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Frank Edwards part 3



The 'red' scare - Catholic Action - The response of the Waterford 'Left.'

The great fear in the thirties was that atheistic communism would sweep the world and that the very existence of Christianity was under threat. Pope Pius XI had laid down the defeat of international communism as one of the primary objectives of his pontificate and he had galvanised Catholic opinion to that end. Catholic Ireland, of course, was in the vanguard of such action. Publications appeared such as Father Edward Cahill's book Ireland's Peril and Professor James Hogan's pamphlet Could Ireland become Communist? Professor Dermot Keogh has written that 'One might be forgiven for reflecting that in the 1930s some of the more obsessional local writers on that theme [the red scare] must have believed that when Joseph Stalin woke up each morning his first thoughts turned inexorably towards the subversion of Catholic Ireland.'[1]

  The Cosgrave government was not backward in using the anti-communist line and it introduced coercive legislation, the Constitution Amendment (No. 17) Act that became law on 16 October 1931. This legislation established a military tribunal for political offences, massively extended police powers and gave government the power to ban organisations. It was aimed at all dissident forces in the country such as the IRA, Saor Eire, the Communist Party etc., and was intended to stifle opposition from the left. On Sunday 18 October 1931, the Irish Catholic bishops issued a joint pastoral letter that was read out in all the country's churches describing Saor Éire as 'frankly communistic'. The pastoral declared Saor Eire and the IRA 'sinful and irreligious' and pronounced that no Catholic could lawfully be a member of them.[2] On 20 October 1931 the military tribunal was established, twelve organisations were banned, and arrests, raids and searches were the order of the day. Newspapers such as An Phoblacht and Workers Voice were raided, repeatedly, until they were forced out of business. IRA men and those on the left of politics went into hiding or on the run.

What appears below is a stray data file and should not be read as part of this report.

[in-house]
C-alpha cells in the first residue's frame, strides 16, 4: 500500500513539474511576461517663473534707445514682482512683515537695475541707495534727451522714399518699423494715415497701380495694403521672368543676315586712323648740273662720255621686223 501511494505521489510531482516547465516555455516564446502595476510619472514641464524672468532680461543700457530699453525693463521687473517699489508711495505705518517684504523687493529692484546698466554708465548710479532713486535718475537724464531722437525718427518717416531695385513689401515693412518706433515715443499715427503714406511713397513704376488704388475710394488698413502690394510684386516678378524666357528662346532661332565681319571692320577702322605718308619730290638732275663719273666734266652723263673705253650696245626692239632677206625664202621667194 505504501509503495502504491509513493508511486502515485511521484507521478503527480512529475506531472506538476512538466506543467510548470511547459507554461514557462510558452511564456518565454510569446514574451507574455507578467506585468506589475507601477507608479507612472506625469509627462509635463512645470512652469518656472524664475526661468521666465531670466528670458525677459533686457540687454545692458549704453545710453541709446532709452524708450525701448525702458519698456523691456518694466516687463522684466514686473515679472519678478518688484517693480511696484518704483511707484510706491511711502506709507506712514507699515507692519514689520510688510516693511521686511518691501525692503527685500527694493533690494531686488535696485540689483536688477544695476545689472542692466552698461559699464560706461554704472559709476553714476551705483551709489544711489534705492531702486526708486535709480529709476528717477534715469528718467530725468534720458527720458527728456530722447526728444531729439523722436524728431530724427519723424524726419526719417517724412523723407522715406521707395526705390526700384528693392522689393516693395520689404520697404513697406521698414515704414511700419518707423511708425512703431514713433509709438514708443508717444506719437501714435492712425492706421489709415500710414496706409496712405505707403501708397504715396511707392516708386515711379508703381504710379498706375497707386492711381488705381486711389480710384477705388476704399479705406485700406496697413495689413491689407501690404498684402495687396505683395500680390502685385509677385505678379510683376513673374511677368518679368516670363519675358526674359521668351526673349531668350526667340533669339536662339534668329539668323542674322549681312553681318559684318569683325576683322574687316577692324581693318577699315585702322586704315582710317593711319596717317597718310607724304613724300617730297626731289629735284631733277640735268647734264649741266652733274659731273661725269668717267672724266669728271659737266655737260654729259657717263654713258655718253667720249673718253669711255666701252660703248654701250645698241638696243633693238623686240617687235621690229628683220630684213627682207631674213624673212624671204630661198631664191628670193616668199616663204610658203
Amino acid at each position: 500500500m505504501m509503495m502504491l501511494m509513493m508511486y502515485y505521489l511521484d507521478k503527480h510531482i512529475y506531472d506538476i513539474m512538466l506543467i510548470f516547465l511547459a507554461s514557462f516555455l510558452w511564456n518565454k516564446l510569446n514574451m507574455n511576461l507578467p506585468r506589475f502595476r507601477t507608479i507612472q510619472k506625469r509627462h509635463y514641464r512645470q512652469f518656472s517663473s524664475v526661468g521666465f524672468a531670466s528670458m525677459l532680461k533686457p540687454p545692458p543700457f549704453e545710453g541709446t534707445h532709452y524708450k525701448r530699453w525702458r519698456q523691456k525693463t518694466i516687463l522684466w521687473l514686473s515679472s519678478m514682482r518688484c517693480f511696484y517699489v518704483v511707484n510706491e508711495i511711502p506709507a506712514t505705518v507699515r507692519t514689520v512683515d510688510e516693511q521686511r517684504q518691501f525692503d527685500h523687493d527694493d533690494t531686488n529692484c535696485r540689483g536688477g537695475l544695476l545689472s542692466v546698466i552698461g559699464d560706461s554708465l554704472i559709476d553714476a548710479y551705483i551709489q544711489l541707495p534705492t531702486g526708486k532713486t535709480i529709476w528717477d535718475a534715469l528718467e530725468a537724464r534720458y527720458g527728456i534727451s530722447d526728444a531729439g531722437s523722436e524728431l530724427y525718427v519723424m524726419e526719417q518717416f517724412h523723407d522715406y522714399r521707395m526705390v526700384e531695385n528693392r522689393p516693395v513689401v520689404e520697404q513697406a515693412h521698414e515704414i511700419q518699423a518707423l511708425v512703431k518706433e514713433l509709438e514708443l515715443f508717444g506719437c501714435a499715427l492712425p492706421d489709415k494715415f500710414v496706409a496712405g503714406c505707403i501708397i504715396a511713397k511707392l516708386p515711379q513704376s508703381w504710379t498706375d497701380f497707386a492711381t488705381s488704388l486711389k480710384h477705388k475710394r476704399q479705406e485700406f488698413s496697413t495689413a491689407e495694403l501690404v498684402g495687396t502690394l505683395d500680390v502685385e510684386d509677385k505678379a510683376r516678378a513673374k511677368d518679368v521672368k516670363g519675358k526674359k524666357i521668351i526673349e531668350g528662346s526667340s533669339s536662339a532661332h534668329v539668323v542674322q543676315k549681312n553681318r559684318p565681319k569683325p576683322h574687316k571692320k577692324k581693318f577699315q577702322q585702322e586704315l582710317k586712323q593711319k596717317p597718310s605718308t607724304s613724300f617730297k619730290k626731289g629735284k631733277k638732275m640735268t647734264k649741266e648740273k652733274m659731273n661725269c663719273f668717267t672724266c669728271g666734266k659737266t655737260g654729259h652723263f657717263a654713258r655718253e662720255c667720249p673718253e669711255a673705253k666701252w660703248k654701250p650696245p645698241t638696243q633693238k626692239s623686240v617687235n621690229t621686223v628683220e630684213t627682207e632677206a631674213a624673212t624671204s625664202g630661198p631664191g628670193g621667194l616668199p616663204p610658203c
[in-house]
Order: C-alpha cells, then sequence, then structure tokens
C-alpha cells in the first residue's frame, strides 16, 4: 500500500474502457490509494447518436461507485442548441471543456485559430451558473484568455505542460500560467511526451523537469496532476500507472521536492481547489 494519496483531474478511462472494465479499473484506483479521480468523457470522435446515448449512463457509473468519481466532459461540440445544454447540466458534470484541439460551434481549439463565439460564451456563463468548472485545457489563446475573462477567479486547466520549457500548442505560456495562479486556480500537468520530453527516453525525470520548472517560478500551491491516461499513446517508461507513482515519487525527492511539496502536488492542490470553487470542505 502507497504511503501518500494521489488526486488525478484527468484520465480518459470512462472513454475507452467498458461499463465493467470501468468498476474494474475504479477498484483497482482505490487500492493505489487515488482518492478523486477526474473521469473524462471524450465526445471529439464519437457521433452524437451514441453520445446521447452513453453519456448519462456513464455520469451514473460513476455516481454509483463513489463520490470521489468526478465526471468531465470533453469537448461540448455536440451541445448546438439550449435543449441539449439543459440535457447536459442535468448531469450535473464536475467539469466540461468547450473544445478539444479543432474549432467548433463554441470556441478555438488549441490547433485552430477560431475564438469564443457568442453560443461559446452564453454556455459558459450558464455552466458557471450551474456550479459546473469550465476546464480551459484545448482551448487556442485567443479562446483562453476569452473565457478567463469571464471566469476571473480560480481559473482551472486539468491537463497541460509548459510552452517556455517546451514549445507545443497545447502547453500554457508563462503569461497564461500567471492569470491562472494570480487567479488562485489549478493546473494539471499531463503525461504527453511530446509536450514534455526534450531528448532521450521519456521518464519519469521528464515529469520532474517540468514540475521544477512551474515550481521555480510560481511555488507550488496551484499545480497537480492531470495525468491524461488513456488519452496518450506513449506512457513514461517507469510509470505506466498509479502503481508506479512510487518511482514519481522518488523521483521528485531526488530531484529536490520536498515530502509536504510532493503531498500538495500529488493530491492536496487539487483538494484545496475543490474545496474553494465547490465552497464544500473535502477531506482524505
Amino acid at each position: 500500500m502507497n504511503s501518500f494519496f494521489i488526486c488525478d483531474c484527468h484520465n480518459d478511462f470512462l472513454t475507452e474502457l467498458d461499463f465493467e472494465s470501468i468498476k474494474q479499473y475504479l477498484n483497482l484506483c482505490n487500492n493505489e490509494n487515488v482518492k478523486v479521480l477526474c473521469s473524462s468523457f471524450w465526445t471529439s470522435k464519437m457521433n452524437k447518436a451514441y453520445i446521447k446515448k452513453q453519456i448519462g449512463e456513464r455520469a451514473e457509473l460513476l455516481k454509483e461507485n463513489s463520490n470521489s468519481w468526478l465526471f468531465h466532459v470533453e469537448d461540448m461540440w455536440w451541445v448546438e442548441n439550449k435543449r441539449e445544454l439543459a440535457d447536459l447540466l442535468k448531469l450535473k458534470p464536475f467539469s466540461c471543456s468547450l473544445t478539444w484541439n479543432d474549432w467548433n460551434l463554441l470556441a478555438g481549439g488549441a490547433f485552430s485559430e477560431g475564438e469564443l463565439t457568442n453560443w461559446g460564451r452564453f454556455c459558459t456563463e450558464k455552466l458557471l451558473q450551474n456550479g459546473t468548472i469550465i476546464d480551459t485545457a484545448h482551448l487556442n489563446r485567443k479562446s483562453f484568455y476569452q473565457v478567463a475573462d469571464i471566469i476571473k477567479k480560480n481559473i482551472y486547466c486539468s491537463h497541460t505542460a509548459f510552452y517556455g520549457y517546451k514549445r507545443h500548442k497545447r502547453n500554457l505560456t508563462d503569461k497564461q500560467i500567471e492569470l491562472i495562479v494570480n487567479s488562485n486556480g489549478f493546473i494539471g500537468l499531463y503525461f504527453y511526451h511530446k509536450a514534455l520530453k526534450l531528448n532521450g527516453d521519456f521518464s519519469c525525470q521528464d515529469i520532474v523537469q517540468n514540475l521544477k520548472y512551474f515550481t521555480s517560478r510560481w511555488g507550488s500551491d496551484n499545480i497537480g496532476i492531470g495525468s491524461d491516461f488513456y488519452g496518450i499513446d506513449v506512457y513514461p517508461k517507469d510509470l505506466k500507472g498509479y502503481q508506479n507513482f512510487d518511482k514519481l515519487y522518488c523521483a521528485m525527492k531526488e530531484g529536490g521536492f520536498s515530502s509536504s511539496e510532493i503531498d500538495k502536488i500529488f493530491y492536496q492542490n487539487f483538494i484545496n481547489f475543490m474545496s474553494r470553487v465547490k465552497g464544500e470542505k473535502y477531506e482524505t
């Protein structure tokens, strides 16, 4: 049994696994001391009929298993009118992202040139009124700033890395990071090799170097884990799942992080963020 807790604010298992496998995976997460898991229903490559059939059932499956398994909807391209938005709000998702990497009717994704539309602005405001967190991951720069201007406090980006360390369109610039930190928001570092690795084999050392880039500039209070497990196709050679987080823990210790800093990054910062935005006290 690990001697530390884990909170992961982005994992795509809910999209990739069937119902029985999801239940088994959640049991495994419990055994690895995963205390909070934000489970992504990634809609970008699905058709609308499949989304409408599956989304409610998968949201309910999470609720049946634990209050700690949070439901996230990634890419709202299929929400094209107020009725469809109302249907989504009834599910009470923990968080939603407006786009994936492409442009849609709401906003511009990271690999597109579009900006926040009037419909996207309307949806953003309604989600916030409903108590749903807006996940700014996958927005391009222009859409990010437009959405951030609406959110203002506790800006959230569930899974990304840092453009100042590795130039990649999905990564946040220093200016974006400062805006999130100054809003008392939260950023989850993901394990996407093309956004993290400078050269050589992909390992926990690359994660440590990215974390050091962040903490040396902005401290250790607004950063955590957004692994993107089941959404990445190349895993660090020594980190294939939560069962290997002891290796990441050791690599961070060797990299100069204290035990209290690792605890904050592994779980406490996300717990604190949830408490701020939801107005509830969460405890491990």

In the general election campaign of 1932, the government, in an attempt to counter the Fianna Fail challenge, played the 'red' card on a platform based on law and order and the communist/subversive threat.[3] During the Civil War all the leaders of the IRA had been excommunicated from the Catholic Church. Most of the bishops who had agreed with that ban were still in office in 1932 and were enthusiastic supporters of the Cosgrave government. Among the higher echelons of government and society the leaders of Fianna Fáil were regarded with extreme suspicion, but Mr De Valera and his party had been working assiduously since 1927 to allay those fears and to re-assure the elites that the party could be relied upon, if and when it took power. Mr De Valera had convinced Cardinal MacRory, at a private meeting, that the Fianna Fáil party was committed, totally, to the bishop's pastoral call for solutions to the country's social and economic problems that were in accordance with the traditions of Catholic Ireland.